RAY SUAREZ: Meanwhile, in northeast Afghanistan, hundreds are still searching for Osama bin Laden and other al-Qaida fighters, even as the head of U.S. Special Operations said it was “unlikely” they would find bin Laden there. General Richard Myers, chairman of the Joint Chiefs of Staff, spoke about the hunt in the Tora Bora region, and U.S. air strikes to the south.

GEN. RICHARD MYERS: In terms of Tora Bora, operations there remain like they have been in the past. We’re still searching the cave areas with approximately the same number of folks that we started with. And in terms of strikes, for the last several days we’ve had no strikes. This morning, I think it has been reported already, we conducted strikes between 10:00 and 11:00 our time in Afghanistan on a leadership compound that was a fairly extensive compound, it had a base camp, a training facility, and some cave pieces to that, fairly close to the Pakistani border.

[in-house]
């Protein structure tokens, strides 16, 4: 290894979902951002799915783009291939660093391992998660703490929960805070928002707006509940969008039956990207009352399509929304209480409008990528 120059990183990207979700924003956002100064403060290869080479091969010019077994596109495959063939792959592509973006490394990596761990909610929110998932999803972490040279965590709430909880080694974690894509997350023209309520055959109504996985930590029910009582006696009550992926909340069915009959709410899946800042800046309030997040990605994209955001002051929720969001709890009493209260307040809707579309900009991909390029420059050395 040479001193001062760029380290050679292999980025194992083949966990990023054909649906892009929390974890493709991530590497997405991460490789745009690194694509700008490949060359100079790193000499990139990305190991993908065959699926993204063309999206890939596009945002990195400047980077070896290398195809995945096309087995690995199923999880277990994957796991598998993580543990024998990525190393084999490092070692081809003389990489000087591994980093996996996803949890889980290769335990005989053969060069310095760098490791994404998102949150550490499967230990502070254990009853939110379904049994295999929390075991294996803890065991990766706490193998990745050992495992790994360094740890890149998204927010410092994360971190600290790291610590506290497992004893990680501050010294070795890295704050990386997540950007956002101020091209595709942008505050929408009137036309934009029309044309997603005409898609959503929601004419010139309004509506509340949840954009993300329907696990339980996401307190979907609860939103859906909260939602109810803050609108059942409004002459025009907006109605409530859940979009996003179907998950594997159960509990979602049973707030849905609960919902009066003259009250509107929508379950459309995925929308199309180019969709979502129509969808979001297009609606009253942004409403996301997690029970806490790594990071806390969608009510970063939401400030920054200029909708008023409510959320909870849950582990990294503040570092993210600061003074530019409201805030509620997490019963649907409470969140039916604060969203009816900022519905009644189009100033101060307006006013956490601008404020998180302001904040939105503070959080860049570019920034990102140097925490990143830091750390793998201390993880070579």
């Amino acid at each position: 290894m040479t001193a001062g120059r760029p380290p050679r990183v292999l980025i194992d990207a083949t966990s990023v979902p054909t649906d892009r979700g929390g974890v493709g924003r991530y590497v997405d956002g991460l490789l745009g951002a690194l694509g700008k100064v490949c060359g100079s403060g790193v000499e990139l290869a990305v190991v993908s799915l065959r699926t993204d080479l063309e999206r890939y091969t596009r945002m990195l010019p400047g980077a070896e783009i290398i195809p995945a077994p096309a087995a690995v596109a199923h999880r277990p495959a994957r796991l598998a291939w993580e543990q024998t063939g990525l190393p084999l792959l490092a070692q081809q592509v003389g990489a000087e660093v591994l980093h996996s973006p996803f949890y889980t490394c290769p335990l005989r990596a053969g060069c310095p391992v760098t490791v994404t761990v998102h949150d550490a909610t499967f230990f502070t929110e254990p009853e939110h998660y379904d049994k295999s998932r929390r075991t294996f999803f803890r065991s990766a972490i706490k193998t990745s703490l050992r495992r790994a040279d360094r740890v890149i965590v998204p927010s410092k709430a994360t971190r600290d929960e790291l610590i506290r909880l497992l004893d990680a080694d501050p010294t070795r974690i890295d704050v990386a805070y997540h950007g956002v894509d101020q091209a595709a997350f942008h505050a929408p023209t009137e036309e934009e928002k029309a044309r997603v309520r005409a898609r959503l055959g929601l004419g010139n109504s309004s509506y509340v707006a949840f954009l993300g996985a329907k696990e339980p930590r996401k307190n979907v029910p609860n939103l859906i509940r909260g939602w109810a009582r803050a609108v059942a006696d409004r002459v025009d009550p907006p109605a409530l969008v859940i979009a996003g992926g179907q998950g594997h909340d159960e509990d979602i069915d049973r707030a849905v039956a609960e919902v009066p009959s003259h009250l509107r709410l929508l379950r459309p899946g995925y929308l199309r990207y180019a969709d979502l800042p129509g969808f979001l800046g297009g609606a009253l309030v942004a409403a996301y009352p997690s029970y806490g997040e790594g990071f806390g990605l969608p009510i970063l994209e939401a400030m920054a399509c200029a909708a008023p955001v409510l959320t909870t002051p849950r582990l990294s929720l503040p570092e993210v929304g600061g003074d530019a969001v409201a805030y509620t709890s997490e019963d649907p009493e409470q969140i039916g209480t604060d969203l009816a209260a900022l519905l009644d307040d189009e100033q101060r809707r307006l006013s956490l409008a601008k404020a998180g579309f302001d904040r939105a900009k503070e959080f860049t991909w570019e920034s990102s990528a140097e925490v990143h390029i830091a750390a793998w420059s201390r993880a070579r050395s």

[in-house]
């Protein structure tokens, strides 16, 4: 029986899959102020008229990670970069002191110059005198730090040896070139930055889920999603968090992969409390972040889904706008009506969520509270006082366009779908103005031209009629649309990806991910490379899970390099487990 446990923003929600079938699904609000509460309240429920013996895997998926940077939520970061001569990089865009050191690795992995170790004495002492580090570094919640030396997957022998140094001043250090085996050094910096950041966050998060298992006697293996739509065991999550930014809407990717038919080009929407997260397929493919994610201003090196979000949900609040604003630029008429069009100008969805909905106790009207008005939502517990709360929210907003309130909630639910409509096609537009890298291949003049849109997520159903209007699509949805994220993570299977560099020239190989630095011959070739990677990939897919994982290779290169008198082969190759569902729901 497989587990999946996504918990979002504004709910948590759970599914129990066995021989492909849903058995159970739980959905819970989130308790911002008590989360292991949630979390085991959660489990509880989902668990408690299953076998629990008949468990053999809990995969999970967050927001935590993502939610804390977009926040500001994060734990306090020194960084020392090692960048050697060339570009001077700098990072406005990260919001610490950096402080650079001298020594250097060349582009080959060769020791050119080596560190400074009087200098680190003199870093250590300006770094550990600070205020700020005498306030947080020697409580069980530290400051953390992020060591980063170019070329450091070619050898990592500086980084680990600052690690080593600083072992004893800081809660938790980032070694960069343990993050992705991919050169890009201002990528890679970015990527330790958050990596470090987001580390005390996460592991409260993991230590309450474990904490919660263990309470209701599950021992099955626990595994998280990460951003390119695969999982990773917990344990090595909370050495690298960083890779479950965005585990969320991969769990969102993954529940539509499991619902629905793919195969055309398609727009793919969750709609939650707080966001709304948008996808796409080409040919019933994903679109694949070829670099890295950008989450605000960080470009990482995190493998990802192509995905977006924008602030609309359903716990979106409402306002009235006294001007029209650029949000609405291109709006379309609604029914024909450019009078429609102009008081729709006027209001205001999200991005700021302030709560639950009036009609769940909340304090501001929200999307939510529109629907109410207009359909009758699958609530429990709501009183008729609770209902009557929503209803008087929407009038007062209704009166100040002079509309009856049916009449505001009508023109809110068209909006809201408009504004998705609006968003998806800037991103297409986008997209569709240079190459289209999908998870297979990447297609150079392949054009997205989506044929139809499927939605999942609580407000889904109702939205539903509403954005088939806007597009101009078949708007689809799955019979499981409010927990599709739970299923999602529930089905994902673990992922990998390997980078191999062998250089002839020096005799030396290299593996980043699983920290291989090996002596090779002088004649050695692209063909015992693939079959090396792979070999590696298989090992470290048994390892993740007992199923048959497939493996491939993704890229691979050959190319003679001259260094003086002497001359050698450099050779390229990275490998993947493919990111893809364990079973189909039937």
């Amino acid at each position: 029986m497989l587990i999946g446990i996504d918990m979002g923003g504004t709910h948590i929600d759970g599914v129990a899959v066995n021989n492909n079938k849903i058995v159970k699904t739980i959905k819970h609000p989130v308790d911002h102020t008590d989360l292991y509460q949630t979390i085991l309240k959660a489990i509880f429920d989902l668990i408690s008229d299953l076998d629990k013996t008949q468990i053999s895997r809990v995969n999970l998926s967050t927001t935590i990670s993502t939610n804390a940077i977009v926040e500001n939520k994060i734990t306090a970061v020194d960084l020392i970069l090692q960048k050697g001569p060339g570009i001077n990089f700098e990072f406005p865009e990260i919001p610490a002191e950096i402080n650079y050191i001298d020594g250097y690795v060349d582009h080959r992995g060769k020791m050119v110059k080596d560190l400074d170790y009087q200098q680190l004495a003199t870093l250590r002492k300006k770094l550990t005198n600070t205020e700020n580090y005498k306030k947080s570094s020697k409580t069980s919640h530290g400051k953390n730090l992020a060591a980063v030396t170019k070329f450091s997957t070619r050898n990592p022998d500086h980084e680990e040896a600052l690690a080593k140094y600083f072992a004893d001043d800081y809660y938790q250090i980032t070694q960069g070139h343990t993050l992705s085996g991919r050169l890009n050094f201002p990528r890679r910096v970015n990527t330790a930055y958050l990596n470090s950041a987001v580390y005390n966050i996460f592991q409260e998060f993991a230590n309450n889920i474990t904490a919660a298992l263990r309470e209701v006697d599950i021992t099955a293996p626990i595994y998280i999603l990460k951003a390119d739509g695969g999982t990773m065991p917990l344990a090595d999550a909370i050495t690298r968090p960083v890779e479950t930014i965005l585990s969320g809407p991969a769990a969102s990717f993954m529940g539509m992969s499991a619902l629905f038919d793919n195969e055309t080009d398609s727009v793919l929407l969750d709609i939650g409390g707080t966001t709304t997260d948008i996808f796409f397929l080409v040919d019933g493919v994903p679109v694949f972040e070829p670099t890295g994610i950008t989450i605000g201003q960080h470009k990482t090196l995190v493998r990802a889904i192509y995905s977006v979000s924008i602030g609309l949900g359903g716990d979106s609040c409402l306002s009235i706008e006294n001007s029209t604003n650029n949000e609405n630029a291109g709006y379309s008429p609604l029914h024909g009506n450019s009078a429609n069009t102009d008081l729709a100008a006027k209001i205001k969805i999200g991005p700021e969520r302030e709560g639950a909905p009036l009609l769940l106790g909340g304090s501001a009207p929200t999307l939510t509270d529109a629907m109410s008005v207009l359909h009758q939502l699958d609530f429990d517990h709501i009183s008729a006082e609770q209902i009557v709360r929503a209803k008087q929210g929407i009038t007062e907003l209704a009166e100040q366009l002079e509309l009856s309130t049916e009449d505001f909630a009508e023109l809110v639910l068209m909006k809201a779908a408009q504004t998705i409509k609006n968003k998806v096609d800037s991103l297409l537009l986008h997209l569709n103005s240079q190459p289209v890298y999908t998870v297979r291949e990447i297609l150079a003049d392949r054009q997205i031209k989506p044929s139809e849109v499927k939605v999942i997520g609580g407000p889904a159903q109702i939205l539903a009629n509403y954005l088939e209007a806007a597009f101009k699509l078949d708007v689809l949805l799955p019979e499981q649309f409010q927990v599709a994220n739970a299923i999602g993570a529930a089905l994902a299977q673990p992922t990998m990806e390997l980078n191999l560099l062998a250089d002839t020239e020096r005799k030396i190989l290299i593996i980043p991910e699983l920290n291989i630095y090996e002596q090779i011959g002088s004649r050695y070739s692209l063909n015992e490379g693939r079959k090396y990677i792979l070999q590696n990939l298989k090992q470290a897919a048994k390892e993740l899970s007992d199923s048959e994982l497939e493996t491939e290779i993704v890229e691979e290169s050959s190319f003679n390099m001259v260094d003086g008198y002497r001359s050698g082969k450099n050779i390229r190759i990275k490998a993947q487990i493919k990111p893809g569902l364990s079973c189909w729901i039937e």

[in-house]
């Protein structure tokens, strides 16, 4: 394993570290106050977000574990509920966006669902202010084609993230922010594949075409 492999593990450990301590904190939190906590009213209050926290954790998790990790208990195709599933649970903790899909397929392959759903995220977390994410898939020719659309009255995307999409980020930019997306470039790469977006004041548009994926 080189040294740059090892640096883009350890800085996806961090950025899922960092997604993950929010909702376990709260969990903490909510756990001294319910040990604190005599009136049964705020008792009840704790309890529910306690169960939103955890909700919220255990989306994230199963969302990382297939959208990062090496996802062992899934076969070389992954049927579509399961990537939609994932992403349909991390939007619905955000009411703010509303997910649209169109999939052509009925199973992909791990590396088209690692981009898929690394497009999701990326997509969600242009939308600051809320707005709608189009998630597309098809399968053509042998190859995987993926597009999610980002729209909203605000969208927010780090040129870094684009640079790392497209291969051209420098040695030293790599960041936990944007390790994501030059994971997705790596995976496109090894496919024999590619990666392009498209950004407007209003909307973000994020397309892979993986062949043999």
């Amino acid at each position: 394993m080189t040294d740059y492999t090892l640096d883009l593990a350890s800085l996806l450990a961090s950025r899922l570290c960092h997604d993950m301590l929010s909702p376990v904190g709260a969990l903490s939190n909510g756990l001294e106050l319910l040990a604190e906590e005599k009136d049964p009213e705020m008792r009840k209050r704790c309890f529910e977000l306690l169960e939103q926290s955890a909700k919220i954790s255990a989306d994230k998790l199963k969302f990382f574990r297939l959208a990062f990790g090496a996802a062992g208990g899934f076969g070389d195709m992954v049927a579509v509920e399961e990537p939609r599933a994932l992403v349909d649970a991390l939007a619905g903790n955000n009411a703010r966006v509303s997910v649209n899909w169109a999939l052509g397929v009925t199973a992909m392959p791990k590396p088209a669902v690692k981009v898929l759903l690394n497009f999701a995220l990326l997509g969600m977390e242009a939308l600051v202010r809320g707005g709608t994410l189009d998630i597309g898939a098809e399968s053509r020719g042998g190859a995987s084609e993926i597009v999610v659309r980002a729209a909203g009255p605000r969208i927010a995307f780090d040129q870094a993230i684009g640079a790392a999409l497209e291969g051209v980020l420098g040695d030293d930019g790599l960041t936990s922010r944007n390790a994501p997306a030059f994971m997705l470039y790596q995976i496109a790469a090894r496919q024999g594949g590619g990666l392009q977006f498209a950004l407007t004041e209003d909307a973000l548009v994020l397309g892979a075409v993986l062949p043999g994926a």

RAY SUAREZ: While U.S. strikes have tapered off, controversy over the civilian cost has not. Afghan witnesses said three American attacks in late December killed civilians. The Pentagon said each attack hit legitimate targets.

DONALD RUMSFELD: There’s never been a conflict where there have not been civilian deaths. If one were to take this activity in Afghanistan and rank it as to the number of civilian deaths and the care and attentiveness that has gone in to try to have the right weapon and the most precise method of doing things, I can’t imagine there’s been a conflict in history where there has been less collateral damage, less unintended consequences.

With respect to the problem, clearly we want to try to get to the…we want to try to know what the facts are. And to the extent there are facts that suggest there were civilian casualties that might have been avoided, then we’d want to find ways to avoid them in the future.

RAY SUAREZ: The secretary said of his remaining objectives in the search for al-Qaida and Taliban leaders: “We are looking for them, we intend to find them, capture them, or kill them.”